the Arab uprising has led to the overhaul of the incumbent regimes leading to
democratic transitions. In other cases, the revolution has led to government
crackdowns on protestors and even disintegration of the state at worst
scenarios. Therefore, the significant impact of the Arab revolution has been
either bottom-up democratic transition or gradual top-down reforms.

Arguably, the
Arab Uprising has the potential of creating a new political and economic front
in the Middle East. It is likely that it will transform the balance of power
and reduce the influence of Western countries on the Middle East. Marchal
(2012) also argues that the Arab uprising is a significant force to improve on
regional cooperation as countries in the Middle East cooperate to reduce the
influence of the Western nations. Another positive impact of the Arab uprising
is an elimination of the current deadlocks in peace processes in the region and
is also likely to reduce the appeal of terrorism. Keenan (2013) on their part
argue that the full impact of the Arab uprising will be felt after the process
of total transformation on several levels that is underway is complete. They
argue that it is likely that the uprising will create a new political reality
in most Arab countries but with varying outcomes of course. The outcome will
depend on the incumbent regime and the monopoly the regime has on the use of
force. In countries where the military is deeply entrenched in the government
such as the case of Algeria and Syria, the political change would be slow and
can even not be achieved without a violent confrontation.

Currently,
before the dust of the Arab uprising rests, the countries will continue to
experience uncertainty and unrest. This can escalate to civil unrest, civil war
or confrontations as has been witnessed in various countries such as Egypt. As
mentioned earlier, the uprising in some countries such as Egypt and Tunisia
were protestation against long-standing crony capitalism disguised as market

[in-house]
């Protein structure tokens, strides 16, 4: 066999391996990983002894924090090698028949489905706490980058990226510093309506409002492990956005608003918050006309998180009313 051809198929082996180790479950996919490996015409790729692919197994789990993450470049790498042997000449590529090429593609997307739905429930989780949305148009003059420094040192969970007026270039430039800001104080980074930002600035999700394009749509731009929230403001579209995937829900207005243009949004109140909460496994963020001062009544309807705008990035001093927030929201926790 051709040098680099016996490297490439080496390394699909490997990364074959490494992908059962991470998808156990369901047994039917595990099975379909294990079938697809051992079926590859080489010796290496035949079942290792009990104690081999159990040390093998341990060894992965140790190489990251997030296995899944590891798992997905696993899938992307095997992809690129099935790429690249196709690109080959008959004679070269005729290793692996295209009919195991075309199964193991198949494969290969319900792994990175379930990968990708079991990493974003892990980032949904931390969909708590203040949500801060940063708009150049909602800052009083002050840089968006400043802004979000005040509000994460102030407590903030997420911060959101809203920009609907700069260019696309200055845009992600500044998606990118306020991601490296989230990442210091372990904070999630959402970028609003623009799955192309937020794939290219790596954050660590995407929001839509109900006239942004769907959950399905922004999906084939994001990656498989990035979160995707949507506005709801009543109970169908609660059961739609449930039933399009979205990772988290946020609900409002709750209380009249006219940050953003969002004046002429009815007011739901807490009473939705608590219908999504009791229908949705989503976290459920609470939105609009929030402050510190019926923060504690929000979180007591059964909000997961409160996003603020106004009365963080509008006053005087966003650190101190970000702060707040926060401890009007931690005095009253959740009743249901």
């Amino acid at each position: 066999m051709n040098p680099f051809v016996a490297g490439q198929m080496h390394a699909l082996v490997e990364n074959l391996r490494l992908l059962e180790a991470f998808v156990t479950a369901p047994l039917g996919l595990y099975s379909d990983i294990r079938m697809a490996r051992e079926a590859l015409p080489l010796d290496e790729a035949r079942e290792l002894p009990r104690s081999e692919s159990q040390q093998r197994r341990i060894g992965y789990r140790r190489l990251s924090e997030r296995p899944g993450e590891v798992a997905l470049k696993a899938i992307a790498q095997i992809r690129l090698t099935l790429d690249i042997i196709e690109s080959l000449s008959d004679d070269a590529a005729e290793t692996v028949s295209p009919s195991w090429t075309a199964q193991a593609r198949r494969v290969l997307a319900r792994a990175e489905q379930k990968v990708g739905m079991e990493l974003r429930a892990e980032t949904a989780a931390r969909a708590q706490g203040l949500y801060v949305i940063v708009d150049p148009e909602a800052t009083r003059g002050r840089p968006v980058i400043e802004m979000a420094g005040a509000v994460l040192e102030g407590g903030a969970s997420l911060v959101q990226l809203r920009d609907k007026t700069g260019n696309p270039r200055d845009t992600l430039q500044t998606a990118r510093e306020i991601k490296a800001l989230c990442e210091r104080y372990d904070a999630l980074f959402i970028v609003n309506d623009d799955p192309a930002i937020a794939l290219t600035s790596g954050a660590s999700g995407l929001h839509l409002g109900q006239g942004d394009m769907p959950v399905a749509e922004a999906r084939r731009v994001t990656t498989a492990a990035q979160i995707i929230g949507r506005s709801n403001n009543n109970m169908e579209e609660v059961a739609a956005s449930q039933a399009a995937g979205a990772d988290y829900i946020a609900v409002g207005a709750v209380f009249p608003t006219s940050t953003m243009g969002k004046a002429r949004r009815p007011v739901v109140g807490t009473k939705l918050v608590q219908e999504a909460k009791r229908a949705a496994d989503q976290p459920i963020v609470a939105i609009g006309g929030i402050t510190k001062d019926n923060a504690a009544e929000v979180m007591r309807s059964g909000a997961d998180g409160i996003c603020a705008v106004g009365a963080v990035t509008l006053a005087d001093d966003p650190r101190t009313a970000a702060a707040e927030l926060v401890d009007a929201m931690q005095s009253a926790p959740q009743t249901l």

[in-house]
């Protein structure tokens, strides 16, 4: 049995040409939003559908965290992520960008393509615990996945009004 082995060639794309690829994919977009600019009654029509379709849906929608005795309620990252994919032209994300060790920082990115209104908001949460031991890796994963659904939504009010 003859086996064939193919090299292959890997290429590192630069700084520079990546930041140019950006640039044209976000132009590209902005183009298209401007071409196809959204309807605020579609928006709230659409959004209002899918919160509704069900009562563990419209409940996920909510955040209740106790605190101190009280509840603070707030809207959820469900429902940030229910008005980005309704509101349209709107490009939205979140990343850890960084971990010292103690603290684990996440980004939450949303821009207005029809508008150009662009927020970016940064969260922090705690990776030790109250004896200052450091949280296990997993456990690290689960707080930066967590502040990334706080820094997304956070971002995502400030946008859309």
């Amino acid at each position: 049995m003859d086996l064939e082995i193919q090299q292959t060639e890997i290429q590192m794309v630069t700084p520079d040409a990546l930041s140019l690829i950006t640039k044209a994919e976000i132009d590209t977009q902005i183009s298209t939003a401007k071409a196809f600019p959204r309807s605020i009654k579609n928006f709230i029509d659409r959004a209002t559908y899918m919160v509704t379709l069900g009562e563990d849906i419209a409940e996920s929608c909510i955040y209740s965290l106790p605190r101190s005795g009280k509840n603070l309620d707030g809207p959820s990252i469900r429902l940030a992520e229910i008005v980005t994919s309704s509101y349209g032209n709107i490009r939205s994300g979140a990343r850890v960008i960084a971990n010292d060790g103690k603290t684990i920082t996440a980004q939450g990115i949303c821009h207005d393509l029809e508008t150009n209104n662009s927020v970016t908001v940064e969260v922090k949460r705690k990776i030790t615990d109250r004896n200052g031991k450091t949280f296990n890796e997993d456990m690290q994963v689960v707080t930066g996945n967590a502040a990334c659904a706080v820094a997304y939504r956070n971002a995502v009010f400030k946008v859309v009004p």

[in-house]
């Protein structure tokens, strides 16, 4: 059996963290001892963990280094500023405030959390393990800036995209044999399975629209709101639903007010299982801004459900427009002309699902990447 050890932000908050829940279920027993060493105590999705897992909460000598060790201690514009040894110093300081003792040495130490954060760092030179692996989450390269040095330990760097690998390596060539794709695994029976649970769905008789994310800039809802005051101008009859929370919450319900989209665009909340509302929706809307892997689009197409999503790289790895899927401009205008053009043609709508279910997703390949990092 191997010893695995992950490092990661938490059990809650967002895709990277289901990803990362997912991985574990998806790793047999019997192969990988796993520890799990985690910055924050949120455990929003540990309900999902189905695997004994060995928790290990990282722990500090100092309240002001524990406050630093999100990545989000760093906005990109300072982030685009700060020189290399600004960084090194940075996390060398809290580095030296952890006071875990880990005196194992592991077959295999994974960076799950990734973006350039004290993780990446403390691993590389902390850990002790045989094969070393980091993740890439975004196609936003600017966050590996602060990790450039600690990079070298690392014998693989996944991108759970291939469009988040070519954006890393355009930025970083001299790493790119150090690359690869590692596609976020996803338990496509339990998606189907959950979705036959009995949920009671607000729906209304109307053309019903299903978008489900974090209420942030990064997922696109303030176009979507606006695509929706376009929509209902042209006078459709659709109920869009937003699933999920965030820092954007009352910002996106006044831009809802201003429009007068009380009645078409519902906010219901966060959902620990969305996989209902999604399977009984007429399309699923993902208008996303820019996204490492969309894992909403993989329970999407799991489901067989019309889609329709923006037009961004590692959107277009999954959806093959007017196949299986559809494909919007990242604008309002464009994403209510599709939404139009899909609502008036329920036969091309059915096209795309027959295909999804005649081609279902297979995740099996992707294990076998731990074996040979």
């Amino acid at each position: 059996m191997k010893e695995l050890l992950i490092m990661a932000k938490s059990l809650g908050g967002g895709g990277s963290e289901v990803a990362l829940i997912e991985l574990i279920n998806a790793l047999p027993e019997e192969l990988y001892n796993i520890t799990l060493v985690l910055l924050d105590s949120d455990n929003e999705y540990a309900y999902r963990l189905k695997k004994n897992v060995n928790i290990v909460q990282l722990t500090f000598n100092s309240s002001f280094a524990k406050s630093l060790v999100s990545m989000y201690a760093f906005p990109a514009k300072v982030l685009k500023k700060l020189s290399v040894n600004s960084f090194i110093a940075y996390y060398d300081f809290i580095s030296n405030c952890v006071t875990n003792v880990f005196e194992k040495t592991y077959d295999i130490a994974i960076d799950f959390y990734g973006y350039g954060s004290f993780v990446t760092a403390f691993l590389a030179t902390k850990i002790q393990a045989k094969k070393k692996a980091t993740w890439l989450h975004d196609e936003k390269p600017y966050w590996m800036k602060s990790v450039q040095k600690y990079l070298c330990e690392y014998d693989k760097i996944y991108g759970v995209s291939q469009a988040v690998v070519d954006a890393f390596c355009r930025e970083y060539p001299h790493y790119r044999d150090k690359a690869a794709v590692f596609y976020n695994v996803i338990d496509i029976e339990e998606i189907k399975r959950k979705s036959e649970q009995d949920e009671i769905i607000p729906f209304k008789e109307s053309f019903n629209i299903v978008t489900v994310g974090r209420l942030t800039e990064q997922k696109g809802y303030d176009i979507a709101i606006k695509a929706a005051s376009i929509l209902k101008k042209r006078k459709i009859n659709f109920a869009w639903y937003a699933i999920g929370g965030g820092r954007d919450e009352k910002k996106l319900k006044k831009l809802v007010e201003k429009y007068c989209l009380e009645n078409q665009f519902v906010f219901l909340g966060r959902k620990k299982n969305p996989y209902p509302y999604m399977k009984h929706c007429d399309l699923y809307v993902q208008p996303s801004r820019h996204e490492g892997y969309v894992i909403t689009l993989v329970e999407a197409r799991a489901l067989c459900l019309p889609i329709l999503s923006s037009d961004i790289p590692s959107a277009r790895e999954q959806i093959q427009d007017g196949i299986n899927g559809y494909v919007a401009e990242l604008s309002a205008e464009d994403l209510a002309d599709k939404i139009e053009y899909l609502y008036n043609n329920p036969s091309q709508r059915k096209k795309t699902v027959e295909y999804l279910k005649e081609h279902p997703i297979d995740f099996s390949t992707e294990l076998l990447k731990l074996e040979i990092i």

reforms and privatization programs. Such crony capitalism initiatives were
sanctioned, acknowledged and rewarded by international financial institutions.
Part of the objective of the Arab uprising in these countries was, therefore,
to establish a new economic order and attempt to revert to the great Arab
socialism.

Pantucci (2013) and Keenan (2013) conclude that
the Arab revolutions are a confirmation that there is a fundamental reshuffling
of the international order. Their conclusion is based on the analysis that the
political transformation rising out of the Arab revolutions will skew the
regional balance of power. The study brings into the picture the axis of
moderation led by the US, which is under pressure from the Arab uprising. The
Arab revolution is filing a lot of pressure on the US-led restraint and pushing
for the establishment of a more independent international Pan-Arab cooperation.
Arab nationalism is, therefore, likely to be the ultimate impact of the Arab
uprising with the prime principles of national pride and dignity. The Arab
revolution will, therefore, enhance the creation of an independent course of
Arab countries in international affairs and erode the power of western nations.
Pantucci (2013) argues that there is evidence that this contagion is not
confined to Arab states as other countries in other regions have made
tremendous steps to reduce the influence of western nations. They give an
example of China which, through its Jasmine Revolution, is championing the
cause for less influence of Western nations on the affairs of China.